Human Rights Investigator, Freelance
in El Paso
Since late 2011, I have provided human rights accompaniment to journalists in several Mexican states. For the past five years, I've been doing this work pro-bono. Getting to know and sharing experiences with Mexican journalists has enabled me to advocate for them through writing, publishing, and presentations, spreading the word about ongoing challenges to freedom of expression in Mexico.
You can see examples of my reporting about Mexican journalists for the Committee to Protect Journalists (CPJ) as a Guest Blogger, here; and, as a freelance reporter for the website of the North American Congress on Latin America NACLA, here and here; the pro-bono Mexican Journalism Translation Project (which I edit), and the Freedom of Expression Project at the Trans-Border Institute at the University of San Diego. I also have translated from Spanish to English (notably for El País in English), and I've been a freelance journalist since 2002, with examples of publications at CounterPunch (2004 - 2016) and the Texas Observer (2002 - 2006).
I am technically qualified to produce a human rights report on this subject. In 2013, I was awarded a Master of Laws (LLM) degree in International Human Rights Law from the University of Essex, UK. I wrote a state-of-the-art thesis on the protection gaps for journalists in international human rights law. I focused on Mexican journalists at the Inter-American System of Human Rights. Freedom House reprinted part of the thesis in English and translated it into Spanish, for a book published in collaboration with the Comisión Nacional de Derechos Humanos.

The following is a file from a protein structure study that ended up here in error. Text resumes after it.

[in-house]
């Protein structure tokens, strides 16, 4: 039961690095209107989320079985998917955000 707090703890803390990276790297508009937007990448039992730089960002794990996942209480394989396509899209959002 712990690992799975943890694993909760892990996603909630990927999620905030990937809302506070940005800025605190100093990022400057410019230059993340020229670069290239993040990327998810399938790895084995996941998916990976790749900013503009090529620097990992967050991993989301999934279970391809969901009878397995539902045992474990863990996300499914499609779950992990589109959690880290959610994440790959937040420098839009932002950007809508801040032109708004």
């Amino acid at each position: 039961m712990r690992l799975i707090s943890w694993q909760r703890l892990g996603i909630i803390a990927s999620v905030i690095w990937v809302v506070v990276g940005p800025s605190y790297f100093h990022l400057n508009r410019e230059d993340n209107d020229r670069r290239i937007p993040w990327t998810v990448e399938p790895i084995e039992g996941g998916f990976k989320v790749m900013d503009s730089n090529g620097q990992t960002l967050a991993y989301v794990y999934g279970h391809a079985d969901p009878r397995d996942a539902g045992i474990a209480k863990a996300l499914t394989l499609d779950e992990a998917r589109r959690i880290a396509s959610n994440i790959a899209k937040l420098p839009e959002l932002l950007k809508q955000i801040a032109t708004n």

I have a PhD in Latin American History from the University of Texas at Austin (2004). From 2015 to 2017, I have served as Lecturer in History at El Paso Community College, a position that has enabled me to publish articles on the history of the border and immigration enforcement with NACLA.
Do Mexico's Journalists want a Safe House?
BY PATRICK TIMMONS
@ VOL 16
ON JUN 29, 2017
Mexico is the most dangerous country in the world to be a journalist. Freelance human rights investigator and journalist Patrick Timmons shares the staggering statistics: 130 journalists dead or disappeared since 2000. Official protection mechanisms do not work so what informal methods do journalists need to keep themselves safe? Patrick proposes a refuge that may be part of the answer.